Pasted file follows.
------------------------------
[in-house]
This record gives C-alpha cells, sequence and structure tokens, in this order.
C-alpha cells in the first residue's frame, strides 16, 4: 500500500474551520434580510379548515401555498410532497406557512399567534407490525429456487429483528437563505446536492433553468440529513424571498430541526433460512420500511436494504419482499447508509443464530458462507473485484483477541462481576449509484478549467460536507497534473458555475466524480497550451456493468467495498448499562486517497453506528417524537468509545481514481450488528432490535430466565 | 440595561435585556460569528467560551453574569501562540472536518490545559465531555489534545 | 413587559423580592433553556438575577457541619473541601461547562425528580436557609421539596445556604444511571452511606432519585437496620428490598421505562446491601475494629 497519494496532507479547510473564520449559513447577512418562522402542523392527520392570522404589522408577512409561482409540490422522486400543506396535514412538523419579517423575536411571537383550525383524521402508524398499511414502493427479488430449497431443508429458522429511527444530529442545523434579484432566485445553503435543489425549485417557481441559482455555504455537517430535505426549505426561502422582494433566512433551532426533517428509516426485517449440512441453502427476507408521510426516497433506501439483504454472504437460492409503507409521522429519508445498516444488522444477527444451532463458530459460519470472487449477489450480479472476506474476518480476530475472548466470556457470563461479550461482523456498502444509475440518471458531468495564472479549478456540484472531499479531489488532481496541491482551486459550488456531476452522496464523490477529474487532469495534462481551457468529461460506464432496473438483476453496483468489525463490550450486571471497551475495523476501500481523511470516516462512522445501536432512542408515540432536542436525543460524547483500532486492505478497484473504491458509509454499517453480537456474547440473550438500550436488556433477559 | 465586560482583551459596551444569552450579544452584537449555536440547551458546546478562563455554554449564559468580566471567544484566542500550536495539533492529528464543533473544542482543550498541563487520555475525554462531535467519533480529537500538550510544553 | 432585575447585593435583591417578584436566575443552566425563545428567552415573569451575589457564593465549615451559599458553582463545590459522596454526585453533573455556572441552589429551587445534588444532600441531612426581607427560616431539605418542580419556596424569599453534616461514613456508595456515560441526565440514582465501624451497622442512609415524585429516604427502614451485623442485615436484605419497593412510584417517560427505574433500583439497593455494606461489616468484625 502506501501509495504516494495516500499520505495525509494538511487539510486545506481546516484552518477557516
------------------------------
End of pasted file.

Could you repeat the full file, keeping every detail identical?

[in-house]
This record gives C-alpha cells, sequence and structure tokens, in this order.
C-alpha cells in the first residue's frame, strides 16, 4: 500500500474551520434580510379548515401555498410532497406557512399567534407490525429456487429483528437563505446536492433553468440529513424571498430541526433460512420500511436494504419482499447508509443464530458462507473485484483477541462481576449509484478549467460536507497534473458555475466524480497550451456493468467495498448499562486517497453506528417524537468509545481514481450488528432490535430466565 | 440595561435585556460569528467560551453574569501562540472536518490545559465531555489534545 | 413587559423580592433553556438575577457541619473541601461547562425528580436557609421539596445556604444511571452511606432519585437496620428490598421505562446491601475494629 497519494496532507479547510473564520449559513447577512418562522402542523392527520392570522404589522408577512409561482409540490422522486400543506396535514412538523419579517423575536411571537383550525383524521402508524398499511414502493427479488430449497431443508429458522429511527444530529442545523434579484432566485445553503435543489425549485417557481441559482455555504455537517430535505426549505426561502422582494433566512433551532426533517428509516426485517449440512441453502427476507408521510426516497433506501439483504454472504437460492409503507409521522429519508445498516444488522444477527444451532463458530459460519470472487449477489450480479472476506474476518480476530475472548466470556457470563461479550461482523456498502444509475440518471458531468495564472479549478456540484472531499479531489488532481496541491482551486459550488456531476452522496464523490477529474487532469495534462481551457468529461460506464432496473438483476453496483468489525463490550450486571471497551475495523476501500481523511470516516462512522445501536432512542408515540432536542436525543460524547483500532486492505478497484473504491458509509454499517453480537456474547440473550438500550436488556433477559 | 465586560482583551459596551444569552450579544452584537449555536440547551458546546478562563455554554449564559468580566471567544484566542500550536495539533492529528464543533473544542482543550498541563487520555475525554462531535467519533480529537500538550510544553 | 432585575447585593435583591417578584436566575443552566425563545428567552415573569451575589457564593465549615451559599458553582463545590459522596454526585453533573455556572441552589429551587445534588444532600441531612426581607427560616431539605418542580419556596424569599453534616461514613456508595456515560441526565440514582465501624451497622442512609415524585429516604427502614451485623442485615436484605419497593412510584417517560427505574433500583439497593455494606461489616468484625 502506501501509495504516494495516500499520505495525509494538511487539510486545506481546516484552518477557516